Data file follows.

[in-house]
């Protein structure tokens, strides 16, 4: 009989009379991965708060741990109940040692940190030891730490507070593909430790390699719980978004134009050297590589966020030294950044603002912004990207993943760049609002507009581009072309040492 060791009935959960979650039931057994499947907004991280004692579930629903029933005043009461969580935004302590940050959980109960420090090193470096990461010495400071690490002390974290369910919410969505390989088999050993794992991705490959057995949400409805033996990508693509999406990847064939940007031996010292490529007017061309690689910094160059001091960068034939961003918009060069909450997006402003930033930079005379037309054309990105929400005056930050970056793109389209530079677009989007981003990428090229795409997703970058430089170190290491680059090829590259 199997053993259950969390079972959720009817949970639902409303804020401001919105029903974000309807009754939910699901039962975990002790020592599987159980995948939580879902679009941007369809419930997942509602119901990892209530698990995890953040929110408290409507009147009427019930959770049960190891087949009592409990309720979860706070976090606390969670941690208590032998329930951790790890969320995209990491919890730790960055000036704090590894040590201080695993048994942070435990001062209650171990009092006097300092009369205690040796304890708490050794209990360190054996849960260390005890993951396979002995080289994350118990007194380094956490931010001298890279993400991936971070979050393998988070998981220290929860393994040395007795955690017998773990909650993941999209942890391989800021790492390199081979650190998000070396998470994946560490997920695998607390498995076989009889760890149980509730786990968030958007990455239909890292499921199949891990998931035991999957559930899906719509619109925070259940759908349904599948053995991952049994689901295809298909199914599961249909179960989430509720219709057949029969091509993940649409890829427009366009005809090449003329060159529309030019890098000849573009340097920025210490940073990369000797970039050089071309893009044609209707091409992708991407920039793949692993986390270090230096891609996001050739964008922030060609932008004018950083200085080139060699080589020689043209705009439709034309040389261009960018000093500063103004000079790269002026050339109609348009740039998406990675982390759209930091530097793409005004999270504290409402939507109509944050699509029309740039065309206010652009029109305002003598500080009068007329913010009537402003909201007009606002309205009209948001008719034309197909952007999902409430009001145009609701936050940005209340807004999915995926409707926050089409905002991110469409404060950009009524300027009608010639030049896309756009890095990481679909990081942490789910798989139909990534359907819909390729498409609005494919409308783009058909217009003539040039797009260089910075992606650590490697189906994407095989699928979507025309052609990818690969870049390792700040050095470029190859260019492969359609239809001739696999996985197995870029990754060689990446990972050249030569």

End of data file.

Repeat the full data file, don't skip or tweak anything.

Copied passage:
[in-house]
């Protein structure tokens, strides 16, 4: 009989009379991965708060741990109940040692940190030891730490507070593909430790390699719980978004134009050297590589966020030294950044603002912004990207993943760049609002507009581009072309040492 060791009935959960979650039931057994499947907004991280004692579930629903029933005043009461969580935004302590940050959980109960420090090193470096990461010495400071690490002390974290369910919410969505390989088999050993794992991705490959057995949400409805033996990508693509999406990847064939940007031996010292490529007017061309690689910094160059001091960068034939961003918009060069909450997006402003930033930079005379037309054309990105929400005056930050970056793109389209530079677009989007981003990428090229795409997703970058430089170190290491680059090829590259 199997053993259950969390079972959720009817949970639902409303804020401001919105029903974000309807009754939910699901039962975990002790020592599987159980995948939580879902679009941007369809419930997942509602119901990892209530698990995890953040929110408290409507009147009427019930959770049960190891087949009592409990309720979860706070976090606390969670941690208590032998329930951790790890969320995209990491919890730790960055000036704090590894040590201080695993048994942070435990001062209650171990009092006097300092009369205690040796304890708490050794209990360190054996849960260390005890993951396979002995080289994350118990007194380094956490931010001298890279993400991936971070979050393998988070998981220290929860393994040395007795955690017998773990909650993941999209942890391989800021790492390199081979650190998000070396998470994946560490997920695998607390498995076989009889760890149980509730786990968030958007990455239909890292499921199949891990998931035991999957559930899906719509619109925070259940759908349904599948053995991952049994689901295809298909199914599961249909179960989430509720219709057949029969091509993940649409890829427009366009005809090449003329060159529309030019890098000849573009340097920025210490940073990369000797970039050089071309893009044609209707091409992708991407920039793949692993986390270090230096891609996001050739964008922030060609932008004018950083200085080139060699080589020689043209705009439709034309040389261009960018000093500063103004000079790269002026050339109609348009740039998406990675982390759209930091530097793409005004999270504290409402939507109509944050699509029309740039065309206010652009029109305002003598500080009068007329913010009537402003909201007009606002309205009209948001008719034309197909952007999902409430009001145009609701936050940005209340807004999915995926409707926050089409905002991110469409404060950009009524300027009608010639030049896309756009890095990481679909990081942490789910798989139909990534359907819909390729498409609005494919409308783009058909217009003539040039797009260089910075992606650590490697189906994407095989699928979507025309052609990818690969870049390792700040050095470029190859260019492969359609239809001739696999996985197995870029990754060689990446990972050249030569």